3/10/2016. BOOK REVIEW—MY BRILLIANT FRIEND BY ELENA FERRANTE
When I learned that Elena Ferrante (a pen name) refused to reveal any information about herself because she believed her novels should stand on their own, I wanted to applaud. As Mark Willen explained in his post on Late Last Night Books in July, Ferrante believes that “books, once they are written, have no need of their authors. If they have something to say, they will sooner or later find readers; if not, they won’t.” What a refreshing idea. I couldn’t wait to read My Brilliant Friend, the first novel in Ferrante’s Neapolitan tetralogy. Here’s what I found: the novel definitely stands on its own, but it’s almost as difficult to talk about as its enigmatic author.
My Brilliant Friend is an intricate literary novel. As in all good literary novels, it has a plot, but the plot is secondary to the ideas explored by the author. The writing is dense, complex, and not always easy to read. It requires concentration. But the skill with which Ferrante weaves the ideas in with the characters is amazing to behold. The characters are like little time bombs of humanity waiting to explode. Their fiery personalities are constantly igniting and cooling in regard to each other. Their family relationships are significant, so to help the reader understand the families and the characters with their many nicknames, the novel includes an index of characters, a nearly indispensable tool.
I think the best—maybe the only—way to try to convey a little of the essence of My Brilliant Friend, is to talk about some of the novel’s ideas.
The most prominent idea, the one most talked about in regard to the entire tetralogy, is the evolution of a friendship. In this first book of the series, two girls move together through childhood and adolescence. Elena, the narrator, initially sees the other girl, Lila, as her elementary school rival to be the smartest student in the class. She is also attracted to Lila because Lila is daring and not afraid to misbehave. The first gesture of friendship Lila extends to Elena is to lead her to the home of a frightening man in their neighborhood after she has dropped Elena’s doll through a grate into his cellar.
Eventually Elena comes to think that only she and Lila together can seize life and give it meaning. She begins to define herself in terms of Lila. The situation is exacerbated when a young friend who asks her to marry him when they grow up admits later he asked her only because he wanted to be part of the relationship between Lila and her. Elena begins to model herself after Lila. “I put myself in her place,” Elena says. “Or rather, I had made a place for her in me.”
As the two become teenagers, Elena sees the relationship as more divergent than convergent. Not that they are any less close, but when one is happy, the other must be sad. When one is beautiful, the other must be ugly. During a summer spent with her teacher’s cousin at the shore, Elena begins to see herself as prettier than Lila, but upon her return, as events in Lila’s life begin to right themselves, Elena says “Satisfaction had magnified her beauty, while I . . . was growing ugly again.”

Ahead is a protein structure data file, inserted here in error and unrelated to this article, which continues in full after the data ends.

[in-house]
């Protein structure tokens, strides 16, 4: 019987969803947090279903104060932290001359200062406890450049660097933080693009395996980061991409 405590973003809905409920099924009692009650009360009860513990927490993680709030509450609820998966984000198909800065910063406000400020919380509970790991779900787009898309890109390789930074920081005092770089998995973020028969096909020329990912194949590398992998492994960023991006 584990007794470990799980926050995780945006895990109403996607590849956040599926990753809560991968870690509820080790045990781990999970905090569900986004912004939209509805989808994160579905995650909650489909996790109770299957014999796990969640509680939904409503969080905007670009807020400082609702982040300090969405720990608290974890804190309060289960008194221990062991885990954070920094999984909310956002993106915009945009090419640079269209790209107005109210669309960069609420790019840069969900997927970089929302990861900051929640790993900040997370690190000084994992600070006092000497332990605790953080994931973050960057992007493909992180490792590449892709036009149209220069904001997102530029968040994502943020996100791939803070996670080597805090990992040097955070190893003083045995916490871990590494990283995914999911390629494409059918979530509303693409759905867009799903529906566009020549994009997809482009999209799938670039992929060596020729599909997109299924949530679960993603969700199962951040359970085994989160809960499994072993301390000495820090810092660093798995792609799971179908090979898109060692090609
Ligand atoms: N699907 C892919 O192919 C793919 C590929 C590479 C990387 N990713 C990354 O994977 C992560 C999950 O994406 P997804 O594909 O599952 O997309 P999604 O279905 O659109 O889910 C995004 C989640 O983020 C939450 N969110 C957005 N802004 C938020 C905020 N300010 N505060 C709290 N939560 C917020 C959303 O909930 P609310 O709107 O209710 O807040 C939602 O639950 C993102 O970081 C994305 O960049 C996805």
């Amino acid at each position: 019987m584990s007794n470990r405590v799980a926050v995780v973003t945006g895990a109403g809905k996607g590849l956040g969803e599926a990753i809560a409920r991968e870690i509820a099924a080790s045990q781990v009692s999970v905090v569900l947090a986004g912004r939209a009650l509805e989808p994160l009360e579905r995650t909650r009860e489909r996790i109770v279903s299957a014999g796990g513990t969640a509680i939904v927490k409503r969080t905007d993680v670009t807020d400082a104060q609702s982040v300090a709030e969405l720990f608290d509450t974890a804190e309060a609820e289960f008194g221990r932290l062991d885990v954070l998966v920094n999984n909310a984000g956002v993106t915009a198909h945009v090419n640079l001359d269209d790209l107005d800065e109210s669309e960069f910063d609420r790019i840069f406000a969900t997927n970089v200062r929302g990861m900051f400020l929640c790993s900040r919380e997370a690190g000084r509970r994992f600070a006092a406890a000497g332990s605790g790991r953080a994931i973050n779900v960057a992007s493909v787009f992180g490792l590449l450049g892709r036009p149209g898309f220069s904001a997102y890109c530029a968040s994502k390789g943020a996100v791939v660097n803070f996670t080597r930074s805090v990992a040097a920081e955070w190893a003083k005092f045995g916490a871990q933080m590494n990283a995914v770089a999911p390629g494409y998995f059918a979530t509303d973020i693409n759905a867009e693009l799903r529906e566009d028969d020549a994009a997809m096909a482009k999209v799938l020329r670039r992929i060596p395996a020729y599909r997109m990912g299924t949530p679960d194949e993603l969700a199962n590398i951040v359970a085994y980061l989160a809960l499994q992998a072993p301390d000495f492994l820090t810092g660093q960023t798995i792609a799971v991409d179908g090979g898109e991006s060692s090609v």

A second idea that is almost as prominent as the friendship is the need to escape the past. Initially, Elena is most concerned with escaping the poverty and violence of the section of Naples where she and Lila live. She realizes early that “in the neighborhood terrible things could happen, fathers and sons often came to blows.” Even Lila can be violent. When a neighborhood brute manhandles Elena, Lila pulls out a knife she took from her father’s shoemaker shop, shoves the brute against a car, and presses the knife against his throat. “Touch her again and I’ll show you what happens,” she says.
As the girls grow older, the neighborhood violence becomes a more internal burden. When a friend tells them about the evil in the outside world—Fascism, Nazism, and World War II, which was only a few years earlier—Lila becomes obsessed with the idea that “there are no gestures, words, or sighs that do not contain the sum of all the crimes that human beings have committed and commit.” Elena hopes that since she will leave Lila and most of the other neighborhood children to go to high school, she will detach herself from “the misdeeds and compliances and cowardly acts of the people we knew, whom we loved, whom we carried . . . in our blood.”
Related to the idea of escaping the real self is Lila’s phenomenon of dissolving margins. Although she doesn’t have a name for the phenomenon until she is older, she first sees the outlines of people and things dissolve and disappear when she is a child. She describes the sensation as “the impression that something absolutely material, which had been present around her and around everybody and everything forever, but imperceptible, was breaking down the outlines of persons and things and revealing itself.”
In this first encounter, she seems to see her brother for the first time as he really is: “a squat animal form, thickset, the loudest, the fiercest, the greediest, the meanest.” Years later, she sees it happen to her brother again. “She now had a brother without boundaries, from whom something irreparable might emerge.”
Ferrante is honest in her ideas, unforgiving in the details. Variety recently reported that Italian film and TV company Wildside is planning an international TV series based on the four Neapolitan novels. I hope the series is shown in the United States because I will be eager to see how Ferrante’s ideas translate to the screen.